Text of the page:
• building a concourse above the south stand, to connect with the West Stand.

We would then have crowdfunded to raise the additional money to finance the most popular option or options.

However, when the Dons Trust board was briefed by the proposed stadium contractor in mid-February this year, following further design and costing work, it became clear that the stadium’s main construction costs were considerably higher than previously estimated. Rather than crowdfunding being available to finance the options, it was now needed as an integral part of financing the core stadium build.

Right up until the presentation to the club in mid-May of Buckingham’s firm cost quotation, it was hoped that sufficient cost savings could be made to bring the options back onto the table. Indeed, between February and May a large volume of work was done by Buckingham Group and their architects KSS to reduce the costs, and we’d like to thank them for their efforts.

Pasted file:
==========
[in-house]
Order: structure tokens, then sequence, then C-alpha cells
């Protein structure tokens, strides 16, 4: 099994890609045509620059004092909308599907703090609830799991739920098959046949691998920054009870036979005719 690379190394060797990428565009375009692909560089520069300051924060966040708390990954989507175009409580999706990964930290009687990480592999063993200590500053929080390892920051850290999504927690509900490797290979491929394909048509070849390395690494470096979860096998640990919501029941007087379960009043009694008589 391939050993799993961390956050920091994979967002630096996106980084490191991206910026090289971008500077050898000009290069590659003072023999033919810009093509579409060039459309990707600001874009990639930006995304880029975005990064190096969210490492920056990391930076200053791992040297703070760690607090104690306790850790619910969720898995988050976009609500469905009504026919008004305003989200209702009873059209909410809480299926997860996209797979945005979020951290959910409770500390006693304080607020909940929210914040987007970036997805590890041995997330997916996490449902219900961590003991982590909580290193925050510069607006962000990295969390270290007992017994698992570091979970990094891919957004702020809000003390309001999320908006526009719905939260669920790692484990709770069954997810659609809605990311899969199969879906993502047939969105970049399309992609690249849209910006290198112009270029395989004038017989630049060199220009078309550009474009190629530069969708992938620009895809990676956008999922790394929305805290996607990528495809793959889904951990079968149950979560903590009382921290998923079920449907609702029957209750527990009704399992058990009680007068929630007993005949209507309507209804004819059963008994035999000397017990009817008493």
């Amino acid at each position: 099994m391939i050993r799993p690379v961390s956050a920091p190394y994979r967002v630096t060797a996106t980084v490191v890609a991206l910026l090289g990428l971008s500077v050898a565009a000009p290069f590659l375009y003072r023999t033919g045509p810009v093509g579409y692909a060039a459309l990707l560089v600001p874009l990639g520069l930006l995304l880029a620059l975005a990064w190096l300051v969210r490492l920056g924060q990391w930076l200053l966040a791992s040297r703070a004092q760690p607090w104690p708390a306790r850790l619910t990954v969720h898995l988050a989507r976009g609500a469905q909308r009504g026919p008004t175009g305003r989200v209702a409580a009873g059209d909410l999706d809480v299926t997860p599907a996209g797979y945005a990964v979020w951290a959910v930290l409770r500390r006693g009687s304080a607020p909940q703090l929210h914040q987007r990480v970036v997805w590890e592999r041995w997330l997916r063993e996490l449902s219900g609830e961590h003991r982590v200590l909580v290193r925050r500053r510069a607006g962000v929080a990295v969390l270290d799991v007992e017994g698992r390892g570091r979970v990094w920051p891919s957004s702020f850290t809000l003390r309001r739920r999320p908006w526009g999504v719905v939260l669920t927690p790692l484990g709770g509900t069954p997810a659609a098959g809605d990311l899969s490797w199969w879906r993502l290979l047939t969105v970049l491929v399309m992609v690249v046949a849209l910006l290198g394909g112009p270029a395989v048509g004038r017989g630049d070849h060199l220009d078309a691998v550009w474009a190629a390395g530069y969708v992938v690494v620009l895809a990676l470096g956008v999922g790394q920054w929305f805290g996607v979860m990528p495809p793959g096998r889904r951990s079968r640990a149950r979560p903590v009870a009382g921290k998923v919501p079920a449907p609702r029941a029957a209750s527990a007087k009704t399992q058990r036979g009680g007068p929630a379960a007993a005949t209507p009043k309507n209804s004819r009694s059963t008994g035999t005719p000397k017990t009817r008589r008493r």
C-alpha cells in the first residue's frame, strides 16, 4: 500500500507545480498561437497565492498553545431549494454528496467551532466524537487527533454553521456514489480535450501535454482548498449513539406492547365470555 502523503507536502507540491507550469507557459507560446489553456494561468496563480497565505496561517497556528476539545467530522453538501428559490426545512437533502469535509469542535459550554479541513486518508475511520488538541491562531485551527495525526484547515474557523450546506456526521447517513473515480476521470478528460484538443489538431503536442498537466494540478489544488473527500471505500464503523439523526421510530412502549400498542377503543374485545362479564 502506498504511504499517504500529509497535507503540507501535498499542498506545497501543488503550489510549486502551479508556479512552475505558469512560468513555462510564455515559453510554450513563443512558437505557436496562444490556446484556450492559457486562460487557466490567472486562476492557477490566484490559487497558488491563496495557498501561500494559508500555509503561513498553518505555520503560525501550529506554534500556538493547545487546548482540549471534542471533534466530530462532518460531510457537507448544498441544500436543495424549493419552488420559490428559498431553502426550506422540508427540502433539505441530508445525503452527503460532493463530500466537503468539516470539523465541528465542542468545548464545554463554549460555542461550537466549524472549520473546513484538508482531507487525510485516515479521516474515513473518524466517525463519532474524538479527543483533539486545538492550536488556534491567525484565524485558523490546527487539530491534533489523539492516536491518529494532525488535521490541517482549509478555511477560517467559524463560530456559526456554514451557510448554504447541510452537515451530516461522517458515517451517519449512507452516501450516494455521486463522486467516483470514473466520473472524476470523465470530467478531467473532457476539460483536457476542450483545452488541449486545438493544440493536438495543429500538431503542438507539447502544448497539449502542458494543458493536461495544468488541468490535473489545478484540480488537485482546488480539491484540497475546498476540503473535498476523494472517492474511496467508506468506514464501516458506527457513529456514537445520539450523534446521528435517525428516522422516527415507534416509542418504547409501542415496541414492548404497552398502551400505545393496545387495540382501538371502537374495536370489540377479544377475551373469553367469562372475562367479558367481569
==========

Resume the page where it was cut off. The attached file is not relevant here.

However, at the technical design stage the main costs again jumped significantly and it became clear that we couldn’t afford any of the options that were to have been consulted on.

Hopefully you will agree that the goal of Wimbledon returning to our spiritual home should be our main focus.

Semi-permanent stands

At the time we communicated the above to the 3 June meeting and in the meeting summary, we were still hoping that we might subsequently be able to consult on the configuration of the three semi-permanent stands.